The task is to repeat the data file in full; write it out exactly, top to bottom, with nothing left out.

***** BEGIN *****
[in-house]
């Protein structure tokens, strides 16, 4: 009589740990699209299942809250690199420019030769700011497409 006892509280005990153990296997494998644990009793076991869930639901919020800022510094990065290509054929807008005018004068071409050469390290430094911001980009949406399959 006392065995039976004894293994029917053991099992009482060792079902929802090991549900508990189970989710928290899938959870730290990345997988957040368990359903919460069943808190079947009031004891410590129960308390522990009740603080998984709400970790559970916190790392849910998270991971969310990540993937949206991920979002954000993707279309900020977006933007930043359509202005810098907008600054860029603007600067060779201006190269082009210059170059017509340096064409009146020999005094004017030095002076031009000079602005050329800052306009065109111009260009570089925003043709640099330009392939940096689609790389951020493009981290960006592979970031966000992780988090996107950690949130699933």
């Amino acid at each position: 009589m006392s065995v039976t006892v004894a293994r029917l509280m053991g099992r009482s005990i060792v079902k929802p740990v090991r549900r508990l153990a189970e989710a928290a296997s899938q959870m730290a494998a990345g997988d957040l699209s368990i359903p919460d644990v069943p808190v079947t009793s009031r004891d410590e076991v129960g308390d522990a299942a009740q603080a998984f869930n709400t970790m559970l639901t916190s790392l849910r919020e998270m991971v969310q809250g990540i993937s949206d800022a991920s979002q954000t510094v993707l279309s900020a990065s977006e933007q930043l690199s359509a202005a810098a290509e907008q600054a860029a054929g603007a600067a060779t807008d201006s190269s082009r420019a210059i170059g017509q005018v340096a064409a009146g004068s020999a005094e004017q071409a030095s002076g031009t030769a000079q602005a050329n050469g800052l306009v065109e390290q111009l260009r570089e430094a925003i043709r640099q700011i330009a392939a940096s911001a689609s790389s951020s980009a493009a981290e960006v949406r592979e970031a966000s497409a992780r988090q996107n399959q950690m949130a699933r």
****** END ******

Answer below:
[in-house]
């Protein structure tokens, strides 16, 4: 009589740990699209299942809250690199420019030769700011497409 006892509280005990153990296997494998644990009793076991869930639901919020800022510094990065290509054929807008005018004068071409050469390290430094911001980009949406399959 006392065995039976004894293994029917053991099992009482060792079902929802090991549900508990189970989710928290899938959870730290990345997988957040368990359903919460069943808190079947009031004891410590129960308390522990009740603080998984709400970790559970916190790392849910998270991971969310990540993937949206991920979002954000993707279309900020977006933007930043359509202005810098907008600054860029603007600067060779201006190269082009210059170059017509340096064409009146020999005094004017030095002076031009000079602005050329800052306009065109111009260009570089925003043709640099330009392939940096689609790389951020493009981290960006592979970031966000992780988090996107950690949130699933």
């Amino acid at each position: 009589m006392s065995v039976t006892v004894a293994r029917l509280m053991g099992r009482s005990i060792v079902k929802p740990v090991r549900r508990l153990a189970e989710a928290a296997s899938q959870m730290a494998a990345g997988d957040l699209s368990i359903p919460d644990v069943p808190v079947t009793s009031r004891d410590e076991v129960g308390d522990a299942a009740q603080a998984f869930n709400t970790m559970l639901t916190s790392l849910r919020e998270m991971v969310q809250g990540i993937s949206d800022a991920s979002q954000t510094v993707l279309s900020a990065s977006e933007q930043l690199s359509a202005a810098a290509e907008q600054a860029a054929g603007a600067a060779t807008d201006s190269s082009r420019a210059i170059g017509q005018v340096a064409a009146g004068s020999a005094e004017q071409a030095s002076g031009t030769a000079q602005a050329n050469g800052l306009v065109e390290q111009l260009r570089e430094a925003i043709r640099q700011i330009a392939a940096s911001a689609s790389s951020s980009a493009a981290e960006v949406r592979e970031a966000s497409a992780r988090q996107n399959q950690m949130a699933r």